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Tuesday, December 07, 2010

Feinstein on Wikileaks: It's Only Journalism if I Say it's Journalism

Sen. Diane Feinstein in the Wall Street Journal:

FeinsteinWhen WikiLeaks founder Julian Assange released his latest document trove -- more than 250,000 secret State Department cables -- he intentionally harmed the U.S. government. The release of these documents damages our national interests and puts innocent lives at risk. He should be vigorously prosecuted for espionage.

The law Mr. Assange continues to violate is the Espionage Act of 1917. That law makes it a felony for an unauthorized person to possess or transmit "information relating to the national defense which information the possessor has reason to believe could be used to the injury of the United States or to the advantage of any foreign nation."

The Espionage Act also makes it a felony to fail to return such materials to the U.S. government. Importantly, the courts have held that "information relating to the national defense" applies to both classified and unclassified material. Each violation is punishable by up to 10 years in prison.

No doubt aware of this law, and despite firm warnings, Mr. Assange went ahead and released the cables on Nov. 28.

Glenn Greenwald responds:

...Legal experts overwhelmingly believe that any such prosecution under that law would be extremely difficult and "extremely dangerous," but that's of no concern to the Surveillance-State-protecting, Iraq-War-supporting, defense-contractor-plutocrat:  the "liberal" Democratic Senator from California.  To argue this, she invokes the most tired and simple-minded platitude beloved by all those who want to curtail basic press and speech freedoms:  "Just as the First Amendment is not a license to yell 'Fire!' in a crowded theater, it is also not a license to jeopardize national security."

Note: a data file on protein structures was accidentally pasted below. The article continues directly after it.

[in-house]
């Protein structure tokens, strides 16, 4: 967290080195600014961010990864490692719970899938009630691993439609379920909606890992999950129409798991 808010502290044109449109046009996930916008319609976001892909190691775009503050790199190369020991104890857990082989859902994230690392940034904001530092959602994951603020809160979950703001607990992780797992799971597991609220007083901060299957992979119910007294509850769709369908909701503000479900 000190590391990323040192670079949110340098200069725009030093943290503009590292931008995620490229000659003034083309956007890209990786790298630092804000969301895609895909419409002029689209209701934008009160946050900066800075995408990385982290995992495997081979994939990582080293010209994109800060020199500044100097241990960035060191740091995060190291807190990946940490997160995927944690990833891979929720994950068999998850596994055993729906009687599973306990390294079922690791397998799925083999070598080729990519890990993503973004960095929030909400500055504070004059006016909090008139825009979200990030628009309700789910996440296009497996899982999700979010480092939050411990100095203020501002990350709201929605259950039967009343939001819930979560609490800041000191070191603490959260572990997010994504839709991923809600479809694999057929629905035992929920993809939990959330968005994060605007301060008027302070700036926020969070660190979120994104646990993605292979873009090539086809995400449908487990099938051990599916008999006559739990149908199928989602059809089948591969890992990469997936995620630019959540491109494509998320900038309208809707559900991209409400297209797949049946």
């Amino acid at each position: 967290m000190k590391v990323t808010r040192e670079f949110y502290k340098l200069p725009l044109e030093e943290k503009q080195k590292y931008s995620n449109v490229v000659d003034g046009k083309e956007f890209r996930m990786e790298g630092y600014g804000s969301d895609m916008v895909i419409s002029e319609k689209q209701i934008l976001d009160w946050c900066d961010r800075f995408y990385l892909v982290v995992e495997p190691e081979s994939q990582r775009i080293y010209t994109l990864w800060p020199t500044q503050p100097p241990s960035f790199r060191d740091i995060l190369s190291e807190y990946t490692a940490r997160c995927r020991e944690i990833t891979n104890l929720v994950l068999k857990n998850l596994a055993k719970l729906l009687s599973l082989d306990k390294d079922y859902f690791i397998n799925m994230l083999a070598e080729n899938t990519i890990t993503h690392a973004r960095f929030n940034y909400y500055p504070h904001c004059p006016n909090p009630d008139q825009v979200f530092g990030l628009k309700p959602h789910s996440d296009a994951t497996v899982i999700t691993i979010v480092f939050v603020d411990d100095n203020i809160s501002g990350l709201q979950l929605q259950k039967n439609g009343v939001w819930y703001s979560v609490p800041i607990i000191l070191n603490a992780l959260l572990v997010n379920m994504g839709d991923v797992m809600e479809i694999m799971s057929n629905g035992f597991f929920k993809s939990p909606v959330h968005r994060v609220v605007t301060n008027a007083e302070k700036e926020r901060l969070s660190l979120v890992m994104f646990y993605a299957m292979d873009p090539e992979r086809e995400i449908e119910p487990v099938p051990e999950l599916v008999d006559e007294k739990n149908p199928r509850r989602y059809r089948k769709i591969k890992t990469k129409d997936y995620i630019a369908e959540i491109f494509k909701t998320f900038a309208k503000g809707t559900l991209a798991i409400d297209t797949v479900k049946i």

Every line of pro-prosecution rationale cited by Feinstein applies equally to journalists -- including especially the newspapers from around the world which are publishing all of the same diplomatic cables as WikiLeaks is, and which are publishing them before WikiLeaks even does.   How can it possibly be that WikiLeaks should be prosecuted for espionage, but not The New York Times, or The Guardian, or any other newspaper that publishes these cables?

In 2006, Alberto Gonzales threatened to prosecute The New York Times for revealing Bush's illegal NSA program, and The Weekly Standard ran numerous articles calling for the prosecution of NYT journalists and editors under the Espionage Act for having done so.  Bill Bennett demanded the prosecution of The Washington Post's Dana Priest for revealing the CIA black sites.  How can all the Good Democrats who condemned that mentality possibly not condemn Dianne Feinstein and those who think like her?  What's the difference?

For the record, you do get to yell "Fire!" in a crowded theater when there's actually a fire in that crowded theater. And you get to do it without being charged with arson. The only distinction that Feinstein makes that would separate Assange from a journalist is her say-so: "Mr. Assange claims to be a journalist and would no doubt rely on the First Amendment to defend his actions. But he is no journalist: He is an agitator intent on damaging our government, whose policies he happens to disagree with, regardless of who gets hurt." First Amendment guarantees of a free press don't apply -- so long as a sitting senator arbitrarily declares you "not a journalist."

Think what you like about Wikileaks and what they do, but this is a dangerous and irresponsible argument.

UPDATE: Joe Lieberman jumps on the "let's ignore the First Amendment" bandwagon and takes Feinstein's argument to the next logical step, suggesting that media outlets like the New York Times could be prosecuted for covering details of the leaks.

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